Schneier on Security
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September 19, 2005
A Diebold Insider Speaks
Yes, it's sensationalist. But there's some good information here.
Posted on September 19, 2005 at 7:41 AM
• 15 Comments
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quote: "The GEMS software has been used in hundreds of elections and there's never been a security issue."
Bear says that "Diebold machines have never lost a single vote," ....
And how would we EVER know?
you don't know what you got till it's gone, and baby, it's gone. we are the modern rome, and republican (small r) government in the first rome didn't last forever, the caesars eventually gave way to nero and caligula. a working democracy requires peaceful elections, fair vote counting and public confidence in the result; two of the three pillars are gone. face it, most americans are stupid compared to their counterparts in europe and asia, they've been dumbed down by fox news and mtv (moron television) to the point where they don't even care anymore. it will take a major economic reversal on the order of the great depression to galvanize them, then maybe we'll get another revolution. greetings to all from the world's most dangerous nuclear banana republic!
I read this a couple of days ago, and as you say, good points raised but the level of sensationalism really turns me off!
To say this is a non-partison and fair treatment would be more than slightly wrong :)
How come we haven't heard about this Diebold insider elsewhere? Does he/she/it have an ax to grind? Do they even exist? And of course, are they a biased flaming liberal?
Unanswered ?s, but it's well worth a read!
Diebold makes more than voting machines. They also make most of the ATM's out there. Even though I do have a target of opportunity here, I won't start bashing Microsoft. Most of their ATM's are using Windows CE. I'd hazard a guess the voting machines are also using WinCE. Check out MS website and you can d/l the source for WinCE and compile your own. Only knowing which OS they're using isn't helpful (harmful?) because you can do a secure or crappy compile of WinCE.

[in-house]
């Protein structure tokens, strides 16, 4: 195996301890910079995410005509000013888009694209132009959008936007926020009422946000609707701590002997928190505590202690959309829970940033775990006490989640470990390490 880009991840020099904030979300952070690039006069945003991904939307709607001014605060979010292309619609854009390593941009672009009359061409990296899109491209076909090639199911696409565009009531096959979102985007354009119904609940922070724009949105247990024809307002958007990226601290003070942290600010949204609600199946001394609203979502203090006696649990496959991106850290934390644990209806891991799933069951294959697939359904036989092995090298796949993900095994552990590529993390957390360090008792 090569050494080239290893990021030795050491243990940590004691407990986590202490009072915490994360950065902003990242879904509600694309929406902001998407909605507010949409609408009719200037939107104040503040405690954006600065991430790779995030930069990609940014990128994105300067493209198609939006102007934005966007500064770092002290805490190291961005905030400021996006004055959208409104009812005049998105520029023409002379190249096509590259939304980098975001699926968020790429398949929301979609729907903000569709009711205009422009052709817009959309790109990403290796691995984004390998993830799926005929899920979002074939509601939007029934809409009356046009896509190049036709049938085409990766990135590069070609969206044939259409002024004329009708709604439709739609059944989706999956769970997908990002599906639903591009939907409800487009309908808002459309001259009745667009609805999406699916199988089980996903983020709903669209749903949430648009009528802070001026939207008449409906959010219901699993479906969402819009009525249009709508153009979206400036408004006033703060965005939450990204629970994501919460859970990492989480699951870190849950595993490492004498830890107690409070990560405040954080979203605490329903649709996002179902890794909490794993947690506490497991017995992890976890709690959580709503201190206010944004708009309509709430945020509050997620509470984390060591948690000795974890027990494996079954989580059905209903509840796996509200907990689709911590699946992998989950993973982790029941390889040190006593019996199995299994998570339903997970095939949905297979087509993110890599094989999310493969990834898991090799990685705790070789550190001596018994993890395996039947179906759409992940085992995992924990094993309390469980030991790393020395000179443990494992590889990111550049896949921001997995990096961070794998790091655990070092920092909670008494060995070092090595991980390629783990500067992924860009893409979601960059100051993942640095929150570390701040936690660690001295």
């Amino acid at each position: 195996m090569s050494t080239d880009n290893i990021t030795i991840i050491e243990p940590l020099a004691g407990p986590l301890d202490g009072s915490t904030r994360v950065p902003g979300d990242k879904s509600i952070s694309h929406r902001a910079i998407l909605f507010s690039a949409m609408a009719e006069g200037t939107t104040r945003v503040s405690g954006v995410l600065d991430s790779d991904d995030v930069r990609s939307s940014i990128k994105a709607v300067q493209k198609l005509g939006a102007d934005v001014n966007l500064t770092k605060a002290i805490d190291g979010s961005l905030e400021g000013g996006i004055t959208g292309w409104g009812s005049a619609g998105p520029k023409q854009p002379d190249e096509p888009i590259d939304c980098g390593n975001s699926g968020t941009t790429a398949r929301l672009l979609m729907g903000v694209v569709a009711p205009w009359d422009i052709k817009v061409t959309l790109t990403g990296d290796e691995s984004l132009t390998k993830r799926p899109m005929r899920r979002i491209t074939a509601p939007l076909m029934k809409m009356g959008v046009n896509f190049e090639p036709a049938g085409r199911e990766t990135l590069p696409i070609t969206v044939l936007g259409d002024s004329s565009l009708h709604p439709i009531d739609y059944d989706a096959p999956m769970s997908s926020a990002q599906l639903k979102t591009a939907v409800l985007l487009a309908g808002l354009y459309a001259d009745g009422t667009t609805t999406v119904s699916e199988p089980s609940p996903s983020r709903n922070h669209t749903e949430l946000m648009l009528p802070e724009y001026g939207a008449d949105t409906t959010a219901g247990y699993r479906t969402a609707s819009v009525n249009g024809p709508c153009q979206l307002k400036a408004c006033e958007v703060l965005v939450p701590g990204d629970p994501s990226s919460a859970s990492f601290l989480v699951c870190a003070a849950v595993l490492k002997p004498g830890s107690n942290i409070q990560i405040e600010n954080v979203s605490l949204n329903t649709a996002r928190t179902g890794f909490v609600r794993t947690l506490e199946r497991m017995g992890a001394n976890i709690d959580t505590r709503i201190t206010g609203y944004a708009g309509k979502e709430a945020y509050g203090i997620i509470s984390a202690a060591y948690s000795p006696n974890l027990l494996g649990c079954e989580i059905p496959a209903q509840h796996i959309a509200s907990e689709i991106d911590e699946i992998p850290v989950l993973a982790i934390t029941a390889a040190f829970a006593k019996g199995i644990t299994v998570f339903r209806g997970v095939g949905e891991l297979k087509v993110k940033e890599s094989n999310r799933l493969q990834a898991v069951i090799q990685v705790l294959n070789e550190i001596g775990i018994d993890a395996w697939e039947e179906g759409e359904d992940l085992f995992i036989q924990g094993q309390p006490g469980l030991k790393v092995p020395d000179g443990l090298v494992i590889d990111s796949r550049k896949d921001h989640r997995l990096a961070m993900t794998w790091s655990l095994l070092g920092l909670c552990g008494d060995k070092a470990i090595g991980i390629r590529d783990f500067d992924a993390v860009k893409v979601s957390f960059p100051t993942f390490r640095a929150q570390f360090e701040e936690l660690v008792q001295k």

It's good that the vulnerabilites are being publicized, but I think a lot of people are missing the point here. Whether or not this hole gets closed, the machines still don't leave a verifiable paper trail.
RE: level of sensationalism: yes, let's avoid it and focus on facts. Many facts (demonstrations of ways to hack various electronic voting systems, etc.) are available here (http://www.bbvforums.org/forums/messages/1954/1954.html)
In any case, this isn't a partisan thing: hackable machines are very popular with Democrats, too -- for example, in urban areas. Whoever is in power has an incentive (whether they respond to that incentive with hacks or not).
(Also, FWIW, I believe Canada counts 10 million paper ballots by hand on election night. Alternatives are available, even if they're only electronic systems with paper audit trails and best-efforts computer and network security.)
Why should ATMs be more secure than voting machines, especially when the same companies make both?
This is important, bedrock stuff in an ostensibly democratic republic like ours.
I couldn't get past the semi-informed sensationalism, unfortunately. Can someone please say whether what is in this latest article extends in any way what has already been publicized by blackboxvoting.org?
If I understand correctly, the vulnerability is essentially that the system is based on a password-protected Acess database, with a fairly clear schema, and anyone with the password can modify the data however they want to.
This amounts to pretty much no security at all, unless extremely strict controls are exercised over physical access the central vote tabulating machine and access to any networks it's connected to.
Nothing really new, seems to me, although it is somewhat amusing that the informant is called "DIEB-THROAT".
I noticed the informant completely confuses the terms "vulnerability" and "threat" to their own detriment.
The informant claims the DHS not only knew about a vulnerability but also a threat:
"It blew me away because it showed that DHS, headed by a Cabinet level George Bush loyalist, was very aware of the 'threat' of someone changing votes in the Diebold Central Tabulator."
And yet the proof they point to is a page that reads "We are not aware of any exploits for this vulnerability".
Sounds like DHS said "very vulnerable, but no threat" to me.